The UKHSA said: ‘The first new detection is difficult to interpret due to lack of information on sample timing and may be consistent with infection or contamination of the respiratory tract. 

‘The second new detection is likely to represent contamination.’

The potential bird flu cases were detected as part of asymptomatic testing. 

Since the start of June, bird flu restrictions have been slapped on south Yorkshire, Wales, Sussex, Lincolnshire and Cumbria. 

Symptoms of bird flu in humans may involve a very high temperature or feeling hot or shivery, aching muscles, a headache and a cough or shortness of breath.

According to the NHS, other early symptoms could also include diarrhoea, stomach pain, bleeding from the nose and gums and conjunctivitis.

People are strongly urged not to touch sick or dead birds because the virus is lethal, killing up to 56 per cent of people it does manage to infect. 

Bird flu outbreak: Everything you need to know

What is it?

Avian flu is an infectious type of influenza that spreads among birds.

In rare cases, it can be transmitted to humans through close contact with a dead or alive infected bird.

This includes touching infected birds, their droppings or bedding. People can also catch bird flu if they kill or prepare infected poultry for eating.

Wild birds are carriers, especially through migration.

As they cluster together to breed, the virus spreads rapidly and is then carried to other parts of the globe.

New strains tend to appear first in Asia, from where more than 60 species of shore birds, waders and waterfowl head off to Alaska to breed and mix with migratory birds from the US. Others go west and infect European species.

Which strains are currently spreading?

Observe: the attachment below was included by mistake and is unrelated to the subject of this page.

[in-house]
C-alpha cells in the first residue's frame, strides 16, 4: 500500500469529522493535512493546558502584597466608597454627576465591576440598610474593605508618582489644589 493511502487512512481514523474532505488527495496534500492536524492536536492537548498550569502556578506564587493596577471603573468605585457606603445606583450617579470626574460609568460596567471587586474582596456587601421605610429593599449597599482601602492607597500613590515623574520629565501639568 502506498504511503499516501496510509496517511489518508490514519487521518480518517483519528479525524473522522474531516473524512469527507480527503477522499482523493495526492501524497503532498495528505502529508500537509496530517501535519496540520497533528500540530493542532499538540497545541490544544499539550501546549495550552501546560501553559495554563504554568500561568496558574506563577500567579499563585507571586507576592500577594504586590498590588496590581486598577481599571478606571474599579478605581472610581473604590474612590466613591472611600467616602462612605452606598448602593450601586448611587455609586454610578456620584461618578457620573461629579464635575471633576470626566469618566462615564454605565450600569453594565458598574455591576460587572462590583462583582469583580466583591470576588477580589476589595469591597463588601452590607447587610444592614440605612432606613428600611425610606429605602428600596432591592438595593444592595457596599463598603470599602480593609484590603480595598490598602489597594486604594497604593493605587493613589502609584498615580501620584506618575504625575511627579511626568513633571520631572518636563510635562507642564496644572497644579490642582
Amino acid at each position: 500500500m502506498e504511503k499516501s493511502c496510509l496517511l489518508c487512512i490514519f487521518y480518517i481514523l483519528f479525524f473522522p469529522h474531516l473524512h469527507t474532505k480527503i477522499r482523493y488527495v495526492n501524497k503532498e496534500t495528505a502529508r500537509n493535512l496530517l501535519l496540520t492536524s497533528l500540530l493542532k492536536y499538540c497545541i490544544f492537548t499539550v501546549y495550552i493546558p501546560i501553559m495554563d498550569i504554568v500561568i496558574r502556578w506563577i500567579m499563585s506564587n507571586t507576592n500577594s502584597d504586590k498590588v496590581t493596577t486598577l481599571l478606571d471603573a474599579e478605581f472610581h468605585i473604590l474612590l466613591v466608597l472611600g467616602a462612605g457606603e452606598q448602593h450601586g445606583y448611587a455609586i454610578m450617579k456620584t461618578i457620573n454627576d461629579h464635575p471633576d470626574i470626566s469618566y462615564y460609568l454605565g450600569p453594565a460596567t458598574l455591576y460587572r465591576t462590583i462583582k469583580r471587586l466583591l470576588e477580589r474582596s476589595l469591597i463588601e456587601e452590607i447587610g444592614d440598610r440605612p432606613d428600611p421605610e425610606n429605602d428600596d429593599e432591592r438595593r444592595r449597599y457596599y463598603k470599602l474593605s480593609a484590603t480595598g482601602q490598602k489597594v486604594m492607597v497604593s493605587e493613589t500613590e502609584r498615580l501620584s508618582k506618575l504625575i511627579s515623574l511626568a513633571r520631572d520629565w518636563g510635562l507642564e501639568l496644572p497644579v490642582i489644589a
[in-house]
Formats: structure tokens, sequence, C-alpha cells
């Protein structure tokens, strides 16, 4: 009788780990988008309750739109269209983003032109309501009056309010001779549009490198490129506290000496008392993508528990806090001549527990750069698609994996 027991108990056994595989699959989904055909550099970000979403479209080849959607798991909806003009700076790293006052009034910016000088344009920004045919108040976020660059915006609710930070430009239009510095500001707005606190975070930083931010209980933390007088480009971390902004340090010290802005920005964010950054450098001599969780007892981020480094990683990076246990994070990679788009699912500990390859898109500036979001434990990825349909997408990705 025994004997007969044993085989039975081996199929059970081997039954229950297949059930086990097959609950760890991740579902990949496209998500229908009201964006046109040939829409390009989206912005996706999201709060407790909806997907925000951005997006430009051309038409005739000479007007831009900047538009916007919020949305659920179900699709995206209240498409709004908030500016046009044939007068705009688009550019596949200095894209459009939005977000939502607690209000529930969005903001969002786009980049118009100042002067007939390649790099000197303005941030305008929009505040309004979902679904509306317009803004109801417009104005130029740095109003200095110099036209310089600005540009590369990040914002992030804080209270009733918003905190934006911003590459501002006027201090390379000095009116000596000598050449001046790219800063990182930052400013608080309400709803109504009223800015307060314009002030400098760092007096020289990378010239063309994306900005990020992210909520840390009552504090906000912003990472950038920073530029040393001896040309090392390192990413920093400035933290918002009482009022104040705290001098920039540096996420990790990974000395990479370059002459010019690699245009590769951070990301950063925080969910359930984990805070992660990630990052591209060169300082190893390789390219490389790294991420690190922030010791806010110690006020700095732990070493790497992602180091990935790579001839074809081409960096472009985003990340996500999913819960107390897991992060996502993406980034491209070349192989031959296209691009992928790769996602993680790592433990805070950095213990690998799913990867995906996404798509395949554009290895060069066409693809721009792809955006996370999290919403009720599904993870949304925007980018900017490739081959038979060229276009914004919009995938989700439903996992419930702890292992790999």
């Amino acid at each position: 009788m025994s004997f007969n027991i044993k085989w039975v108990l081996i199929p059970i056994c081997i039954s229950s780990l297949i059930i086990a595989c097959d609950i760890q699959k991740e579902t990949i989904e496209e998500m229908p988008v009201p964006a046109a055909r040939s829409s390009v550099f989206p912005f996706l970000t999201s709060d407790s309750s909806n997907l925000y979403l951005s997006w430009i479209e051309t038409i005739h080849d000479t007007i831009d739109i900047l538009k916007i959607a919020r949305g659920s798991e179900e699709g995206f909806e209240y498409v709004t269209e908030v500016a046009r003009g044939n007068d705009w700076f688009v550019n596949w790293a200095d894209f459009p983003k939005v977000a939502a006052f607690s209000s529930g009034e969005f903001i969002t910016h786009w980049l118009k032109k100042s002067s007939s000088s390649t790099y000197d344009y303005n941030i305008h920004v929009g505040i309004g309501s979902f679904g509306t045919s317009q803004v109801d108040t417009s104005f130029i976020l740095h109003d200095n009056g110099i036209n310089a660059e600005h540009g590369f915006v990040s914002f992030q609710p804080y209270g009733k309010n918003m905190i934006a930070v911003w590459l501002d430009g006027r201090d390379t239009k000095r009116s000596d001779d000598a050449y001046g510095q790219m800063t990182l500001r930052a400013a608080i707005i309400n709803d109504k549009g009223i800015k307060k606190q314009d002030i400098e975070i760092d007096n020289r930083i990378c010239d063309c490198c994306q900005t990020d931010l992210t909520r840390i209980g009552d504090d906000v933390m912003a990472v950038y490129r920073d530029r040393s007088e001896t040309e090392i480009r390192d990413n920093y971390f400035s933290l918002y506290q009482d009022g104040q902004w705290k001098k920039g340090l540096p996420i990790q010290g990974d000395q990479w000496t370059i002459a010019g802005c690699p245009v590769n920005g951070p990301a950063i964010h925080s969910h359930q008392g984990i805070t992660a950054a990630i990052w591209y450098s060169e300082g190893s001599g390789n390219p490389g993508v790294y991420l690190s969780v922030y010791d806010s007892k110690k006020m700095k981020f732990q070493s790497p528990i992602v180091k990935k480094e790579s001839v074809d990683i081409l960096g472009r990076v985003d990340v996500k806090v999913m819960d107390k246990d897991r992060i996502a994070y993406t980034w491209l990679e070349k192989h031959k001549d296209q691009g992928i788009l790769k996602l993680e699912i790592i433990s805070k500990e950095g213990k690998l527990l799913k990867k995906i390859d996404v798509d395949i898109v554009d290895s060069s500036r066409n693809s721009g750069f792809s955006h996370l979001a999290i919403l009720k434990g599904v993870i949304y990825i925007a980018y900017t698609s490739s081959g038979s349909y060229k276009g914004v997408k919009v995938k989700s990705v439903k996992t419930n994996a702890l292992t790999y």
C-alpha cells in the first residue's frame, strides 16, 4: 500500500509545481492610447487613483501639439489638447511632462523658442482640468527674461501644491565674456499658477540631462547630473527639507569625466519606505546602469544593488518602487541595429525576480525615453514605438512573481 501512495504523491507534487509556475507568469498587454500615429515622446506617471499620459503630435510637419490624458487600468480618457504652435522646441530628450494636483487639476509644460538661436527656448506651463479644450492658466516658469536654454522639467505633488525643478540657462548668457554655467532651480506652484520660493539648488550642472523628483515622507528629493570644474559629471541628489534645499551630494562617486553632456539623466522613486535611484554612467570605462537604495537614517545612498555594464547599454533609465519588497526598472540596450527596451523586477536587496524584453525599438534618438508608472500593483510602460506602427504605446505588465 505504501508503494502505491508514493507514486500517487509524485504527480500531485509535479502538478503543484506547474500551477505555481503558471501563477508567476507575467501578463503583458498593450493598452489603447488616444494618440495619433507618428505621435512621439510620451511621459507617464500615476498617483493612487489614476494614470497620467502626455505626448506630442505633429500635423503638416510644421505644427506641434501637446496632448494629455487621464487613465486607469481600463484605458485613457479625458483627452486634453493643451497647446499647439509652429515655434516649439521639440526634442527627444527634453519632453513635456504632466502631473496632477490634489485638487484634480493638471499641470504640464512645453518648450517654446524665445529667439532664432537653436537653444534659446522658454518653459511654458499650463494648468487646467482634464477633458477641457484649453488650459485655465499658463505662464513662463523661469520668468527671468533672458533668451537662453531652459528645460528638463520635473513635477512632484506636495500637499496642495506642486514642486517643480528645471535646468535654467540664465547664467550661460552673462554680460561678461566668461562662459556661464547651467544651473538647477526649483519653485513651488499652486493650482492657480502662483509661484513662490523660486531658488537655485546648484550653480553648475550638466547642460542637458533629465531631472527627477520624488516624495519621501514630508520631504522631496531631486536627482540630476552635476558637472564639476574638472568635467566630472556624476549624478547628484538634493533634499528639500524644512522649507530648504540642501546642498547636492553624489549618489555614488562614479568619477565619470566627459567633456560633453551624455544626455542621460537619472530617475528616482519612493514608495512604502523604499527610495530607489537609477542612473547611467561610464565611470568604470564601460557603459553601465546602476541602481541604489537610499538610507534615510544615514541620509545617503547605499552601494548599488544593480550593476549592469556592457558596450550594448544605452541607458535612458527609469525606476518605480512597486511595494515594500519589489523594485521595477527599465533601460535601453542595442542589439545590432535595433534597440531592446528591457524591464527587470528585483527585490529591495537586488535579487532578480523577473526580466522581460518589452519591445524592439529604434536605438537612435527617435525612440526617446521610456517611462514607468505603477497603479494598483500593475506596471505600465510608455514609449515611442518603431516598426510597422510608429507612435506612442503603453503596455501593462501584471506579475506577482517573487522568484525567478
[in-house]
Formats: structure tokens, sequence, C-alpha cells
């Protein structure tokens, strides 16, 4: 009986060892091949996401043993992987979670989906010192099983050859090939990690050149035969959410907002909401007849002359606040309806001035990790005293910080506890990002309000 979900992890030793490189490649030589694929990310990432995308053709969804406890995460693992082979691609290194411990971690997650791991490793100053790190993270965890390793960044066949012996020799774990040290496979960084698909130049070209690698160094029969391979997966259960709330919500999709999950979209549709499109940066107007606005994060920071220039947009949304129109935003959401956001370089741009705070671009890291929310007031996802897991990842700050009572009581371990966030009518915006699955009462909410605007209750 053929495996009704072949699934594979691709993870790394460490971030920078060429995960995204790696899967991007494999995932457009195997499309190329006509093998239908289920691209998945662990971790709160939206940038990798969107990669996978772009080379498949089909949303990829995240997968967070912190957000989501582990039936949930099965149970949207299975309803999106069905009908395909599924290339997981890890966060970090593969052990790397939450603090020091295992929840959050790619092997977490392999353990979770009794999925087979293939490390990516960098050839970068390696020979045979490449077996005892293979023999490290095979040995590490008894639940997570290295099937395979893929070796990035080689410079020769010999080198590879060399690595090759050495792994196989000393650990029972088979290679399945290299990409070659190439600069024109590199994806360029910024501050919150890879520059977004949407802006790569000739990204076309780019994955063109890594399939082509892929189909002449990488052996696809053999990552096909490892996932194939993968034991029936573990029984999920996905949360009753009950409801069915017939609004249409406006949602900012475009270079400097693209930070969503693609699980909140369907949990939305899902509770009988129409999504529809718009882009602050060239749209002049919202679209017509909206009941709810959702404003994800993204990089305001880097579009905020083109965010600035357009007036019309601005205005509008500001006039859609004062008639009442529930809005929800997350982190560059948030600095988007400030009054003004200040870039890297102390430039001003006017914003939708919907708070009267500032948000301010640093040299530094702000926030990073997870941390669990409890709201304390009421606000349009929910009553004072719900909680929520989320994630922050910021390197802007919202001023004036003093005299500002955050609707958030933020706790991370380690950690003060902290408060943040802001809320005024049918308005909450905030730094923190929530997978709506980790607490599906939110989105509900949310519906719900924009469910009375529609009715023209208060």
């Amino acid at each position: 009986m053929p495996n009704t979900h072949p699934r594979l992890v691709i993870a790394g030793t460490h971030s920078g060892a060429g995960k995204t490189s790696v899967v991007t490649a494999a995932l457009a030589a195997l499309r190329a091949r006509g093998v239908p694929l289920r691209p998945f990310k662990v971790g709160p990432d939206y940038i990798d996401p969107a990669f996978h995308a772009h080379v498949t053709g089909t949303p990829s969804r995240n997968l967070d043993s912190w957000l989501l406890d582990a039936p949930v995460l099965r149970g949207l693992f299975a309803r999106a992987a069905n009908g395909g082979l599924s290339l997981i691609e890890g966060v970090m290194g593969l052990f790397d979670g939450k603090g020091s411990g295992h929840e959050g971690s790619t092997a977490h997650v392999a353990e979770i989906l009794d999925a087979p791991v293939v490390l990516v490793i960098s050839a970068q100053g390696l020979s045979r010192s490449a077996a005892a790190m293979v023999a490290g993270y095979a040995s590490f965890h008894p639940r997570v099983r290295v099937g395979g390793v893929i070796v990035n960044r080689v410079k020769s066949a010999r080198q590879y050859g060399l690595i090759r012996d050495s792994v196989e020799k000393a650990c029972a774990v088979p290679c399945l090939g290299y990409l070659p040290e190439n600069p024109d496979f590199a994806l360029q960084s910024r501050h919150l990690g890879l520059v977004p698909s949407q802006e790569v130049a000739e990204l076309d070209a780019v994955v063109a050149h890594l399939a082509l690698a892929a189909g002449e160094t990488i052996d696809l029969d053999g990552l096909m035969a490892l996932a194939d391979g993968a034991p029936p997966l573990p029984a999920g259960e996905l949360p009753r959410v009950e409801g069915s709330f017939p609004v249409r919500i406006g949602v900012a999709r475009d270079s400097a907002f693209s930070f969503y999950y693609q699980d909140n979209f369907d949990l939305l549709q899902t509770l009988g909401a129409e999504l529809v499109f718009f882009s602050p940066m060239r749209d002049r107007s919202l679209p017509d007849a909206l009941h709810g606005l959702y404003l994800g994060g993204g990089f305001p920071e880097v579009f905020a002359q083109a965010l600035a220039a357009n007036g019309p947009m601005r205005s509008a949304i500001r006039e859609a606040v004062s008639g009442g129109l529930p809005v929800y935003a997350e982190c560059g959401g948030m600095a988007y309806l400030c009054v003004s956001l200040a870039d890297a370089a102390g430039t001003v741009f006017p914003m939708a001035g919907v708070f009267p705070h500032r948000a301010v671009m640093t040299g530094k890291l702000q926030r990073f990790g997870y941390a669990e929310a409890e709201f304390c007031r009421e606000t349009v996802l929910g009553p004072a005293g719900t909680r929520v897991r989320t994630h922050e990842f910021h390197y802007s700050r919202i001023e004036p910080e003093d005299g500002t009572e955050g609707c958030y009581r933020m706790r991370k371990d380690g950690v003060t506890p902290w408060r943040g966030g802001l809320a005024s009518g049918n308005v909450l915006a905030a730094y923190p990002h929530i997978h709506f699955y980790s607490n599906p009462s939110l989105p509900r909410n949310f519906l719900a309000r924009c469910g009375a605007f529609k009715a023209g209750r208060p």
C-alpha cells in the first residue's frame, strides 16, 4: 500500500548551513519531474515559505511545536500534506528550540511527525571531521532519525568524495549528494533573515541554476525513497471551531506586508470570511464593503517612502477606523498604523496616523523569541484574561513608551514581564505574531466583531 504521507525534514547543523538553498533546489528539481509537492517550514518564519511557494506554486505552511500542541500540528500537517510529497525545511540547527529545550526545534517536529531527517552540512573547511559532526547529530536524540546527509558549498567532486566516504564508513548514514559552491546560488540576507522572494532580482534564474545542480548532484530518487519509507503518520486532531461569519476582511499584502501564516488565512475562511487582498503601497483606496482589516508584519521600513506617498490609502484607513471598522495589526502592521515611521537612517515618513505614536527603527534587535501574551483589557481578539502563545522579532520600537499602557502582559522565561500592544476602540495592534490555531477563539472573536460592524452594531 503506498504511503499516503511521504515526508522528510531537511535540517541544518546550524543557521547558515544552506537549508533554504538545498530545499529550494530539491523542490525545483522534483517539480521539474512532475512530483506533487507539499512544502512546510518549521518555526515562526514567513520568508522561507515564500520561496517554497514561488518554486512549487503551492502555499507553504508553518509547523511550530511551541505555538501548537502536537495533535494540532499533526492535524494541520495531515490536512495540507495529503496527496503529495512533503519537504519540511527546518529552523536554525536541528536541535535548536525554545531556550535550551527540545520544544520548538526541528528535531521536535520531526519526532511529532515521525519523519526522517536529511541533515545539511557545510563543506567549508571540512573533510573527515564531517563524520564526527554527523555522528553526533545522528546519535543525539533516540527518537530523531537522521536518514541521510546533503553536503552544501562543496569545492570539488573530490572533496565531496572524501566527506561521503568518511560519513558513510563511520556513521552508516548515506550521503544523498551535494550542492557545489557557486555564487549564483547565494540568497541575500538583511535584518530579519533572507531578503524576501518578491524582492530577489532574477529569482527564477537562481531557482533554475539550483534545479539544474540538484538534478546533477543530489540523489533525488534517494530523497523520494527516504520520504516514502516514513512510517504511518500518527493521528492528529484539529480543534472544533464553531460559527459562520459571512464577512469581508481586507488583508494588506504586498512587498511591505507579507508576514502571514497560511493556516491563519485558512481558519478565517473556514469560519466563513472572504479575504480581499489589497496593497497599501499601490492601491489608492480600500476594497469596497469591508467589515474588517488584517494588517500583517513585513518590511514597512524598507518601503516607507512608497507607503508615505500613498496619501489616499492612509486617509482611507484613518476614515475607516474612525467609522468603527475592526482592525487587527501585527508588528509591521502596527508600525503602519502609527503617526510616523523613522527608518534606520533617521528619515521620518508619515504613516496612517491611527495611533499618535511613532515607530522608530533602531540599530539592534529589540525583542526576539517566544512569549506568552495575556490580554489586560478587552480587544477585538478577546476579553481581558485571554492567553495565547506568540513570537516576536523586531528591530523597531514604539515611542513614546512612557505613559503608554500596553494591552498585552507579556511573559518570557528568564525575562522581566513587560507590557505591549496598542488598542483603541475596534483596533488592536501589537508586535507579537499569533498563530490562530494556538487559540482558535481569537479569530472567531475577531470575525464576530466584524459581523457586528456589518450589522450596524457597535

H5N1 and H3N8.

So far the virus H5N1 has been detected in some 80 million birds and poultry globally since September 2021 – double the previous record the year before.

Not only is the virus spreading at speed, it is also killing at an unprecedented level, leading some experts to say this is the deadliest variant so far.

Millions of chickens and turkeys in the UK have been culled or put into lockdown.

But earlier this year, on March 27, the World Health Organization (WHO) was also informed that a Chinese woman had become the first person to ever die from the H3N8 strain.

The 56-year-old woman from the southern province of Guangdong was the third person known to have been infected with the H3N8 subtype of avian influenza, according to the WHO. 

Although rare in people, H3N8 is common in birds, but it causes little to no sign of disease. 

It has also infected other mammals. 

Can bird flu infect people?

Yes, but only 873 human cases of bird flu have been reported to the World Health Organization since 2003.

The risk to people has been deemed ‘low’.

But people are strongly urged not to touch sick or dead birds because the virus is lethal, killing 56 per cent of people it does manage to infect.